Uganda Today - Friday February 22

By Joseph Kizza

"I can state that I have no intention of holding onto office and I am ready to hand over on Monday," says COSASE chairperson Abdu Katuntu.

Friday6 350x210


Presented by Joseph Kizza






Israel blasts off to the Moon


A rocket took off from Cape Canaveral in Florida on Thursday night carrying Israel's Beresheet spacecraft, aiming to make history twice: as the first private-sector landing on the Moon, and the first from the Jewish state.

The 585-kilogram (1,290-pound) Beresheet, which means "Genesis" in Hebrew, lifted off at 8:45 pm (0145 GMT Friday) atop a Falcon 9 rocket from the private US-based SpaceX company of entrepreneur Elon Musk.

Take-off was followed live back in Israel, with Prime Minister Benjamin Netanyahu watching alongside engineers from the control center of the Israeli Aerospace Industries (IAI).

The Israeli craft has been placed in Earth orbit, from where it will use its own engine to undertake a seven-week trip to reach the Moon and touch down on April 11 in a large plain.

The rocket also contains an Indonesian satellite and a satellite of the US Air Force Research Laboratory.

The unmanned mission is part of renewed global interest in the Moon, sometimes called the "eighth continent" of the Earth, and comes 50 years after American astronauts first walked on the lunar surface.

"This is history in the making - and it's live! Israel is aiming for the #moon and you're all invited to watch," said a Twitter message from SpaceIL, the non-profit organization that designed the Israeli craft.

It was backed notably by businessman and philanthropist Morris Kahn, who financed the development of a craft. "Make us proud," he said Thursday.

Entrepreneurs, not government space agencies, financed the mission, which was initially projected at $10 million but eventually grew to $100 million.

Other partners are Israel Aerospace Industries (IAI), Israel's space agency, and the country's Ministry of Science and Technology.

So far, only Russia, the United States and China have made the 384,000-kilometer (239,000-mile) journey and landed spacecraft on the Moon.

China's Chang'e-4 made the first-ever soft landing on the far side of the Moon on January 3, after a probe sent by Beijing made a Lunar landing elsewhere in 2013.

Americans are the only ones to have walked on the lunar surface, but have not been there since 1972.

For Israel, the landing itself is the main mission, but the spacecraft also carries a scientific instrument to measure the lunar magnetic field, which will help understanding of the Moon's formation.

Technically, it is far from a trivial mission.

After its initial boost from the Falcon 9, the Beresheet's British engine will have to make several ignitions to place the spacecraft on the correct trajectory to the Moon.

When it arrives, its landing gear must cushion the descent onto the lunar surface to prevent Beresheet from crashing. 





  A view from the rooftop

Final day of longest test drive.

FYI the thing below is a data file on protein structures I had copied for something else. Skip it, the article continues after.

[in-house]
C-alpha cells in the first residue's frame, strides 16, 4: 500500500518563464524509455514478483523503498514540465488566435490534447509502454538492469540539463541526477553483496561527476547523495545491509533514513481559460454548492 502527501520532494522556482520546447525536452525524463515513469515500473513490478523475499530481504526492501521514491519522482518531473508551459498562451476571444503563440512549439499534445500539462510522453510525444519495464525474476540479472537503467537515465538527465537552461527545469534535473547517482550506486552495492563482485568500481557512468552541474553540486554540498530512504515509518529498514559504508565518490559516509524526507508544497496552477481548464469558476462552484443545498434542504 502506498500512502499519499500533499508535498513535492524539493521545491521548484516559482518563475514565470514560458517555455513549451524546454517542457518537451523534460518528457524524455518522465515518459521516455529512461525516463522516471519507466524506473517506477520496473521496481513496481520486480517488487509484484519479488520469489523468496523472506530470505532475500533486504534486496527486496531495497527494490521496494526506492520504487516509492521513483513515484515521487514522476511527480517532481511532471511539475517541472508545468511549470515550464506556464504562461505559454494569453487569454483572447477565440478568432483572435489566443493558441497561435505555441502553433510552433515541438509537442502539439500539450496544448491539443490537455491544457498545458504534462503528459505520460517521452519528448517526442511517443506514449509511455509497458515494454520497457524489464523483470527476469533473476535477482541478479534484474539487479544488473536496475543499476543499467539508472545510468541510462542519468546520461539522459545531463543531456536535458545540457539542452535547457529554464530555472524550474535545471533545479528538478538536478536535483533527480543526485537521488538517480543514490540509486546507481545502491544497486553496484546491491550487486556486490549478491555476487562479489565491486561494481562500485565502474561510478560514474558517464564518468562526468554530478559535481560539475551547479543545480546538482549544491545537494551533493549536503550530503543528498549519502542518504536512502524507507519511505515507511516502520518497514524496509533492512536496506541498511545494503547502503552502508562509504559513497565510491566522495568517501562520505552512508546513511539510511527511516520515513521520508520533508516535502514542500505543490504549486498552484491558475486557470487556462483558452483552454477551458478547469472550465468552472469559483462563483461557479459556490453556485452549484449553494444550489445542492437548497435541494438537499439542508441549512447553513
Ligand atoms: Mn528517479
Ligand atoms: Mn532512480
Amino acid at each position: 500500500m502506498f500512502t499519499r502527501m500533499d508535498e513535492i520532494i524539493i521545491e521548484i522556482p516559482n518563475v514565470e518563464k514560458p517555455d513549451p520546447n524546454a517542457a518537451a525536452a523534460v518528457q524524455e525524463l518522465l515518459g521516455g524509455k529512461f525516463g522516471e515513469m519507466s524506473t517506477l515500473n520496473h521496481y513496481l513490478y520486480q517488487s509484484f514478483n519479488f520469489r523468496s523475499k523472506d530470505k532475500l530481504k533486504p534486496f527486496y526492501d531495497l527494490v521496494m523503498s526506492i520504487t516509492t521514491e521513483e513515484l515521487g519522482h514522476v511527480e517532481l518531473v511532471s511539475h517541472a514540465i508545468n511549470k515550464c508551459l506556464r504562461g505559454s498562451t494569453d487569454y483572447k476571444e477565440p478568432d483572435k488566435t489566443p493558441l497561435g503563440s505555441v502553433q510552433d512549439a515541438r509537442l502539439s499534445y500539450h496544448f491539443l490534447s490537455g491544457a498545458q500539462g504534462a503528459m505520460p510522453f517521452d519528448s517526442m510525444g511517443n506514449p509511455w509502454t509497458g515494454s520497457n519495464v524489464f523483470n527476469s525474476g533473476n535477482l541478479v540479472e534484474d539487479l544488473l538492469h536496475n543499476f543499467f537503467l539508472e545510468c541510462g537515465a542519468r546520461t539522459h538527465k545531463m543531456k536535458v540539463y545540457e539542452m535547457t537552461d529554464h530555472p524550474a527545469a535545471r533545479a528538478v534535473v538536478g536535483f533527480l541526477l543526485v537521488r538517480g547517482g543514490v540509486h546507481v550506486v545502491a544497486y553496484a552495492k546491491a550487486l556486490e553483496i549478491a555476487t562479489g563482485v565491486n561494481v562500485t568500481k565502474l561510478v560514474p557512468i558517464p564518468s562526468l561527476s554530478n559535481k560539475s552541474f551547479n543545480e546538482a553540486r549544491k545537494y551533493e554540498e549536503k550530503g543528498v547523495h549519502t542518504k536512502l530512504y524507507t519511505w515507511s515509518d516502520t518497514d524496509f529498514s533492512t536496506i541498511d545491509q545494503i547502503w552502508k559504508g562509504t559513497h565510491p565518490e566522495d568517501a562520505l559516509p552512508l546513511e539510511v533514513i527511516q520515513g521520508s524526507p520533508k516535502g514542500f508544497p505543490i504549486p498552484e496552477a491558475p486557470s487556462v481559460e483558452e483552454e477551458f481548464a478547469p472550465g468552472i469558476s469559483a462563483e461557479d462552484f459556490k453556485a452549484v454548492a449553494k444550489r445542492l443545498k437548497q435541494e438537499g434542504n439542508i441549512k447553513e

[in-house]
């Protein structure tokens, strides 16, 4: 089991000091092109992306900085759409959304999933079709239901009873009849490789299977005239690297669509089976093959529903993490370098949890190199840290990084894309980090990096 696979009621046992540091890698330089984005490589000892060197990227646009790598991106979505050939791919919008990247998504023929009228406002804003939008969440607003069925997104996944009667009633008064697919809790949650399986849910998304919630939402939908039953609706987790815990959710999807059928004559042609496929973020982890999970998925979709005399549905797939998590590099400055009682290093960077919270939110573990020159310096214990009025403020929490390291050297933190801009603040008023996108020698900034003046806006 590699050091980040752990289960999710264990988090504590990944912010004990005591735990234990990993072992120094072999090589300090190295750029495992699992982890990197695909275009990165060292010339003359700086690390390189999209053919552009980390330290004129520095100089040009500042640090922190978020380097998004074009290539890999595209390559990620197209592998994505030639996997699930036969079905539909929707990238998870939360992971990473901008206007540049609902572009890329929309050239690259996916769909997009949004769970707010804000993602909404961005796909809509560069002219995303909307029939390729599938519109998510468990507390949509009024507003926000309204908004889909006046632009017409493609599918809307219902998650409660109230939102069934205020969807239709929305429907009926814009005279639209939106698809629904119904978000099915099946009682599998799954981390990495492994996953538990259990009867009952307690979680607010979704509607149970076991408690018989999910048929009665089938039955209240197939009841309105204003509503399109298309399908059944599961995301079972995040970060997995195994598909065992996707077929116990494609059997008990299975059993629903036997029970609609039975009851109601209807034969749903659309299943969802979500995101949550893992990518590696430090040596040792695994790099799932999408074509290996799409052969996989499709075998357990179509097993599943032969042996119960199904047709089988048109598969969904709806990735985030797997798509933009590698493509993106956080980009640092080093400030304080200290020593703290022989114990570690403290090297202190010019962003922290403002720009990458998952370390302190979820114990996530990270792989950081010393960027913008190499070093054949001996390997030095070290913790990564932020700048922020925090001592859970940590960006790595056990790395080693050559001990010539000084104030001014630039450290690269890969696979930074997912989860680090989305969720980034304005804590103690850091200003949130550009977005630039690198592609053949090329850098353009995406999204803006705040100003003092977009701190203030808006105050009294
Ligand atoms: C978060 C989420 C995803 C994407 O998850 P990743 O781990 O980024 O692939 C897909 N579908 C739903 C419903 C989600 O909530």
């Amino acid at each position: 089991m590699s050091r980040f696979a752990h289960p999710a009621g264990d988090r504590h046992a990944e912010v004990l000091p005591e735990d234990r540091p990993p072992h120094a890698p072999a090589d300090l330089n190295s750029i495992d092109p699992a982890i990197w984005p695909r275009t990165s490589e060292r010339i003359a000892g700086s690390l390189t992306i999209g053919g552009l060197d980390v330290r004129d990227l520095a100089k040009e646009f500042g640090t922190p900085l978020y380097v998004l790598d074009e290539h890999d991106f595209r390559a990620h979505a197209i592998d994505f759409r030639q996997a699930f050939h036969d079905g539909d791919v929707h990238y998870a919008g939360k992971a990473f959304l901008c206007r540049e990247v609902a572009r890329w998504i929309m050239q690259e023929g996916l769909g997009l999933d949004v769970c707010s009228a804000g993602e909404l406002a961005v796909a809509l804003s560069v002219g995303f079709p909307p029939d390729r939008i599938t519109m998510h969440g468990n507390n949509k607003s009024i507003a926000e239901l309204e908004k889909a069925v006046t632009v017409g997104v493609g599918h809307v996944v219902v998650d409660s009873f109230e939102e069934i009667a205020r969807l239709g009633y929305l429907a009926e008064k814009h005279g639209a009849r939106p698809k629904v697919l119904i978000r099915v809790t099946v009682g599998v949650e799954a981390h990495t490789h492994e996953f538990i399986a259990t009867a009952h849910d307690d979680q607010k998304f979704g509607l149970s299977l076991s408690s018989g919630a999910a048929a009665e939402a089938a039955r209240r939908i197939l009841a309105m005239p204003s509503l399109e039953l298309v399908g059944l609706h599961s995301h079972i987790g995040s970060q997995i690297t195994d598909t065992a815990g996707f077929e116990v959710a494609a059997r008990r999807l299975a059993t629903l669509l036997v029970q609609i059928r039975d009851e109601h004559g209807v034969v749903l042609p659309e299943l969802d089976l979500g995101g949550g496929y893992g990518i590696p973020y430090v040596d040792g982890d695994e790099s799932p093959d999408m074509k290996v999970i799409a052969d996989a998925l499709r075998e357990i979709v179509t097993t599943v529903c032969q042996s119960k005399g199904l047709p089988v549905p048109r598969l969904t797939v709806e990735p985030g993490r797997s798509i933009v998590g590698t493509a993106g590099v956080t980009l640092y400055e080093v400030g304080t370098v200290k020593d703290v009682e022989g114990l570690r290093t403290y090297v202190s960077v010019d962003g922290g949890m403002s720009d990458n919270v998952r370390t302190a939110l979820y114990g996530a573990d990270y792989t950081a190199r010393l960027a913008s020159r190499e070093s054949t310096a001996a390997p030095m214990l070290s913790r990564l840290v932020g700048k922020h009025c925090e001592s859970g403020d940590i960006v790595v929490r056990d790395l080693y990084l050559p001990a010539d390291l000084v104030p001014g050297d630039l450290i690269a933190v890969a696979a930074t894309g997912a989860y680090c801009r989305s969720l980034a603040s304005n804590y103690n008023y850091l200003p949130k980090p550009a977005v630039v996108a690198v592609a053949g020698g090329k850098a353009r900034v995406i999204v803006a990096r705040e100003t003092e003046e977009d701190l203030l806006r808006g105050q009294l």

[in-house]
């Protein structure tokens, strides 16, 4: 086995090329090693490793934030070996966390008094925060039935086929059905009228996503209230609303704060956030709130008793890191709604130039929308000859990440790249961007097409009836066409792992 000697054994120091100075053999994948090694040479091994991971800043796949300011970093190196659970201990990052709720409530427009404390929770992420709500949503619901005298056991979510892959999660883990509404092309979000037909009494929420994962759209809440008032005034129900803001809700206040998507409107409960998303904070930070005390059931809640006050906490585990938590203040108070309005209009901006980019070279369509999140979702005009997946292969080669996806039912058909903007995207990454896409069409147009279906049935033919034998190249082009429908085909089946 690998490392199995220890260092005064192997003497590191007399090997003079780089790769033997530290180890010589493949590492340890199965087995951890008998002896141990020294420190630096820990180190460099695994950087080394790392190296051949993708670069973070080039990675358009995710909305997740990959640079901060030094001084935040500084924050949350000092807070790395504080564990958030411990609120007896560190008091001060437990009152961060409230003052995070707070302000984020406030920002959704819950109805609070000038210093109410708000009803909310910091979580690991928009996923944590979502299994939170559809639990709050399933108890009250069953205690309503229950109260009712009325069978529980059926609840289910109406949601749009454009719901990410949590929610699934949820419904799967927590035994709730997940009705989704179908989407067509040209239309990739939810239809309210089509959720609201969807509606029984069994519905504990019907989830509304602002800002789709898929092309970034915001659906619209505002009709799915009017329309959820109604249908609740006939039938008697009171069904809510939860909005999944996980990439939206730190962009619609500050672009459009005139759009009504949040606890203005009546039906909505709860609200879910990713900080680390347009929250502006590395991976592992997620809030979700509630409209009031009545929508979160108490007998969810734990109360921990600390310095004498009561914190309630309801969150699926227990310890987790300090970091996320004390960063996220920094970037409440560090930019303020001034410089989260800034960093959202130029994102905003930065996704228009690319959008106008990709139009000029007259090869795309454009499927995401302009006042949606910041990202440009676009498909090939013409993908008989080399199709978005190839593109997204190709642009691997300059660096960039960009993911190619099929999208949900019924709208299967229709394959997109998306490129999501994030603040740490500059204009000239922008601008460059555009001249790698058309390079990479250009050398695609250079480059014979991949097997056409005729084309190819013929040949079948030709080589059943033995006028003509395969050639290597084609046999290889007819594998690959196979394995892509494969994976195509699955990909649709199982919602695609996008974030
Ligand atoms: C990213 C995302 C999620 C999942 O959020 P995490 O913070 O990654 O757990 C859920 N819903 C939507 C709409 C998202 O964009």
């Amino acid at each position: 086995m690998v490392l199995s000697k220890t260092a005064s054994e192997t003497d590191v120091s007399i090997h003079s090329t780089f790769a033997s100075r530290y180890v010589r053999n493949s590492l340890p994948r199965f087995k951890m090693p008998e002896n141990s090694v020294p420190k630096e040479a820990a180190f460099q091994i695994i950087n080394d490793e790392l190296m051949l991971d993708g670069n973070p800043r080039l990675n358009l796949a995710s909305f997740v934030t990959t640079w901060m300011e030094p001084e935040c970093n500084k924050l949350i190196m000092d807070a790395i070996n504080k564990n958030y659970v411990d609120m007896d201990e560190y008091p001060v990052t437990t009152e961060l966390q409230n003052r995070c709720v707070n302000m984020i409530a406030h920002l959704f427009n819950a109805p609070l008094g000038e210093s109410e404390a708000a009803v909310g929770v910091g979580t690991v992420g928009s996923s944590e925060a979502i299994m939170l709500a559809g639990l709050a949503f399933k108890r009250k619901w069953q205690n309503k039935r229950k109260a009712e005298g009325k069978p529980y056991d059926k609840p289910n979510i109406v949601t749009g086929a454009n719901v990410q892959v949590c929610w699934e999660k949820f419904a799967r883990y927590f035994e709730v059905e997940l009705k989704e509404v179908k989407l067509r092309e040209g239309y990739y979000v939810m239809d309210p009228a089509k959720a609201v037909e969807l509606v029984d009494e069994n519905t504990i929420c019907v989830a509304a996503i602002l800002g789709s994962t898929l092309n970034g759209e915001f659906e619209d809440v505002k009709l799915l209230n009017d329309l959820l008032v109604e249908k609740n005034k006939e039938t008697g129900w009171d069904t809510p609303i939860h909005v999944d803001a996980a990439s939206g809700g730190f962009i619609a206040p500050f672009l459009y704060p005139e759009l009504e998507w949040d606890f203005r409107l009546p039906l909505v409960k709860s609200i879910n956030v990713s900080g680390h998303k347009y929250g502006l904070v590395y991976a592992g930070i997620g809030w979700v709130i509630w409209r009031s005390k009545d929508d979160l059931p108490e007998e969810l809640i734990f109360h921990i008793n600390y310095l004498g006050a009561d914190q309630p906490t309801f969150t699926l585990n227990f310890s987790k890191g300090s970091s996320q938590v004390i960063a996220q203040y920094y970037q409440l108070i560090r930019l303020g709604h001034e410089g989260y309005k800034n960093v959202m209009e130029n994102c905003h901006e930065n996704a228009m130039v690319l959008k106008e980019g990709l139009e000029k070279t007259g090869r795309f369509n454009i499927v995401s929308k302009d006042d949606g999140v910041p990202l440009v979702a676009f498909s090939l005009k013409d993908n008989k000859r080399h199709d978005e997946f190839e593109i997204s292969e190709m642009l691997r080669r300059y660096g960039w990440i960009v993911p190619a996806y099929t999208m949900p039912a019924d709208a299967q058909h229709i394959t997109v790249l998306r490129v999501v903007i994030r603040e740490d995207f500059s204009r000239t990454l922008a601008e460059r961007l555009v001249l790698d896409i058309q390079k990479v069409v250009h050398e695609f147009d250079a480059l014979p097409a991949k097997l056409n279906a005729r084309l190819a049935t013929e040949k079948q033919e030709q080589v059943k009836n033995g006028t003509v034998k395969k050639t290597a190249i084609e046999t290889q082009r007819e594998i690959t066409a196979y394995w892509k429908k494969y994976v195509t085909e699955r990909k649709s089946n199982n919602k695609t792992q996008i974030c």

The Beast in Fort Portal

The Kiira EVS, a car built in Uganda, is on its longest test drive - a 1,600km journey across Uganda. Friday morning, the team arrived in Fort Portal and like it has been in the other towns they have been to, locals were drawn to the vehicle in awe.








Uganda host of 3rd IFEH meet

Uganda will host the 3rd International Federation Of Environmental Health (IFEH) Academic and Scientific Conference.

It will run from April 9 until 11 under the theme: Environmental Health: A cornerstone to achieving the SDGs





What happened on Thursday?

Well, we got to learn that Pope Francis won't be making it to Uganda - for a second time - this July.

We also saw three men embroiled in a paternity battle for two children. A DNA test was suggested. Question is: How will the results be received by the warring parties?

(Click here to check out what happened yesterday)






Excerpts from COSASE report on closed banks

Outgoing COSASE chairperson Abdu Katuntu presented his committee's report on the seven closed banks. On behalf of his team, Katuntu aired plenty of observations as well as recommendations. Here are some of them:

- The Auditor General was not availed with an inventory report for Teefe Trust Bank

- The National Bank of Commerce was closed and sold on the same day - September 27, 2012. The auditors were appointed the following month and an inventory report produced on January 15, 2013.

- Crane Bank was placed under statutory management on October 20, 2016. The auditors were appointed eight days later and the inventory report produced on January 13, 2017. The bank was sold on January 25, 2017.

- Whereas the resolution of financial institutions in distress has been under Bank of Uganda's supervision department, it is recommended that the mandate of resolving financial institutions in distress be independent of the bank supervision function.

- The Central Bank should strengthen the supervision function to ensure that it is able to adequately supervise financial institutions in real time.

- All Bank of Uganda officials who failed to properly execute their duties in accordance with the law should be held responsible for their commissions and/or omissions.